Parameter selection Relative phantom volumes as a function of k for phantom volumes 20, 35 and 50 ml and 5 % relative background concentration

Fig. 3
figure 3

Segmentation example with 200 % hotspot and 10 % background The middle column shows maximum intensity projections of the simulated images for 20 ml (upper), 35 ml(middle) and 50 ml (lower). All images have relative hotspot activity concentration of 200 % and relative background activity concentration of 10 %. The left column shows the corresponding segmentation results from Chan–Vese and the right column shows the results from Otsu

Fig. 4
figure 4

Misclassification example with 200 % hotspot and 10 % background Spatial distribution of misclassified voxels displayed as a sum of voxels in the anterior-posterior direction. The middle column shows the true objects in greyscale, where the greyscale level illustrated the number of superimposed object voxels, for 20 ml (upper), 35 ml(middle) and 50 ml (lower). All images have relative hotspot activity concentration of 200 % and relative background activity concentration of 10 %. The left column shows the sum of segmentation errors from Chan–Vese, with missed object voxels in red and misclassified background voxels in blue, and the right column shows the corresponding results from Otsu. These colour brightnesses describe the number of superimposed erroneous voxels. The misclassifications are displayed on a solid gray background of the true object, for orientation purposes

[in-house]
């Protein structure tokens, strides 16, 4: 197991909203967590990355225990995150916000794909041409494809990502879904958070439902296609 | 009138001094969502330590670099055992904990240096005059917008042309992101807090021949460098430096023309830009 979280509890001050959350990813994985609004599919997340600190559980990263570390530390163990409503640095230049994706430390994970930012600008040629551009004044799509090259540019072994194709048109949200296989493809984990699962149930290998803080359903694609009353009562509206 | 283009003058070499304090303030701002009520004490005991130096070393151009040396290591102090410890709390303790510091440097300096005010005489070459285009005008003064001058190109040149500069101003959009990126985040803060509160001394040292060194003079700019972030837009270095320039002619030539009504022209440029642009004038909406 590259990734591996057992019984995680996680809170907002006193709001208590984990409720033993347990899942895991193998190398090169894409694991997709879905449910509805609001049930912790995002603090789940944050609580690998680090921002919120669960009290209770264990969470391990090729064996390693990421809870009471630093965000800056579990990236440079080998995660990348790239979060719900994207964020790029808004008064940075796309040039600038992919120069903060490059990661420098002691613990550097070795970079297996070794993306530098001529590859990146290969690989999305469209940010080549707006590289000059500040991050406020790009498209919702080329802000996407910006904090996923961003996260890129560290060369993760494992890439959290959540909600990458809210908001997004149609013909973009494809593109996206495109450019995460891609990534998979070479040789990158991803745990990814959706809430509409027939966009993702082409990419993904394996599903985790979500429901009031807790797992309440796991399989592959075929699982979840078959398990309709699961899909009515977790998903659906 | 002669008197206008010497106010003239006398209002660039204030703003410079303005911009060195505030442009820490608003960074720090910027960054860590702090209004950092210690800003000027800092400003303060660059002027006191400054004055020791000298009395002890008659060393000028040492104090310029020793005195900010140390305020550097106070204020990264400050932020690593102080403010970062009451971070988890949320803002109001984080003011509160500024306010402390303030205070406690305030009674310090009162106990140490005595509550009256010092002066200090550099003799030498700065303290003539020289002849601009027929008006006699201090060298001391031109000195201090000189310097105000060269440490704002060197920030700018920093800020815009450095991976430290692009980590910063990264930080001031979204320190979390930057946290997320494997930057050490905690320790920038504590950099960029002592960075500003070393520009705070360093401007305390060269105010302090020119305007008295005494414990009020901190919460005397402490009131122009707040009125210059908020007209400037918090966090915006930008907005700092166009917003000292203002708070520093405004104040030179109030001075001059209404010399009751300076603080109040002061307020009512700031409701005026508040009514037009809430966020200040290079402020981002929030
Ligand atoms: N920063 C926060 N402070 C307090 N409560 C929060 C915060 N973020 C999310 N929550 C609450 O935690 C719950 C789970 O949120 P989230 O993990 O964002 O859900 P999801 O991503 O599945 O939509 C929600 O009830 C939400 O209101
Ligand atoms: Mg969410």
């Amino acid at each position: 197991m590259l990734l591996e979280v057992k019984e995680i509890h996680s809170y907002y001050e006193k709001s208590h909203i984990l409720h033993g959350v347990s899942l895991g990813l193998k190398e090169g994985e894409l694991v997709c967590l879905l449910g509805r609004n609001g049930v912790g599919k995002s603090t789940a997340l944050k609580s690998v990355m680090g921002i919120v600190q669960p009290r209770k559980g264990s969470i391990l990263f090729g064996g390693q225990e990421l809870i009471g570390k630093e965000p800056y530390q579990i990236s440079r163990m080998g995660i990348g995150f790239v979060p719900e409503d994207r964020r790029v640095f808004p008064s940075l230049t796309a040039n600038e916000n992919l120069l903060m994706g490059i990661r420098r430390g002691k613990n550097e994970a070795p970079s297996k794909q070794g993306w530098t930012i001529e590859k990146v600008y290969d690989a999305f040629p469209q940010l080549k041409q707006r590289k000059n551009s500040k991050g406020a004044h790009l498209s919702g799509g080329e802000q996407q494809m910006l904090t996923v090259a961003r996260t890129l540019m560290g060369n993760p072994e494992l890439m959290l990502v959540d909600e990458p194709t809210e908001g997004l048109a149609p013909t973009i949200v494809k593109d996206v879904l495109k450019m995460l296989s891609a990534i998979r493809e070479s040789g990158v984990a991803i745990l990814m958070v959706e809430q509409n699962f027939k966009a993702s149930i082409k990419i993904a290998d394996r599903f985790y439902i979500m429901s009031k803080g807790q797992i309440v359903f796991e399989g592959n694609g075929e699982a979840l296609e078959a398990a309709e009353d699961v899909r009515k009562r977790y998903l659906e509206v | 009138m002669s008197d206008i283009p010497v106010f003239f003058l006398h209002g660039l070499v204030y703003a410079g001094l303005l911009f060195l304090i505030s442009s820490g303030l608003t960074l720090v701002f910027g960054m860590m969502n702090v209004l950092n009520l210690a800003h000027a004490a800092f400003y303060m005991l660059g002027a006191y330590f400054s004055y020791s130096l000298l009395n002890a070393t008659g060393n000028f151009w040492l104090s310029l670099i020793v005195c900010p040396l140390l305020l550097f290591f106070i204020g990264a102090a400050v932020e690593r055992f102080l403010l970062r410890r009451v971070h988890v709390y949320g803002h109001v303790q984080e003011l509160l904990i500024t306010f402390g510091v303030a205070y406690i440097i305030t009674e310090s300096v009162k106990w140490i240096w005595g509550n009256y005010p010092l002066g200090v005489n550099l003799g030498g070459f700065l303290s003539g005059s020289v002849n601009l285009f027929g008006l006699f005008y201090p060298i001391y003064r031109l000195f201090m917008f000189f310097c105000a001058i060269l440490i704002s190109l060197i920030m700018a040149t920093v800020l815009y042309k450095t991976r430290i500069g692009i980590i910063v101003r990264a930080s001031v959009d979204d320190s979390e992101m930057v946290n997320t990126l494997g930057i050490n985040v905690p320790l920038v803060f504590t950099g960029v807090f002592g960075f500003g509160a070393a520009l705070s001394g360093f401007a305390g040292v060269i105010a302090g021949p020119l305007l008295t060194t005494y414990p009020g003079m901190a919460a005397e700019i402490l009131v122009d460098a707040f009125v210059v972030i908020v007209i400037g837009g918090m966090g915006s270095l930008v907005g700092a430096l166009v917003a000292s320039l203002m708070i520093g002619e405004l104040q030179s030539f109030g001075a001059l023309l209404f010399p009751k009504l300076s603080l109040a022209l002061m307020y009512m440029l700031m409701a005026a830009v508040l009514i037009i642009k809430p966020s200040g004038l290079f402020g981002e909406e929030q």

The relative background levels were set at 5 %, 10 %, 15 %, and 20 % of the phantom AC, while the hotspot activities were set at 100 % (homogeneous case), 150 %, 200 %, and 250 %. Because variance reduction was used in the simulations, Poisson noise, sampled from a Poisson distribution based on the pixel value, was added before reconstruction [24], resulting in a coefficient of variation of 0.8 in the image background of the reconstructed image, in the case of the 20 % background (with the scattering excluded).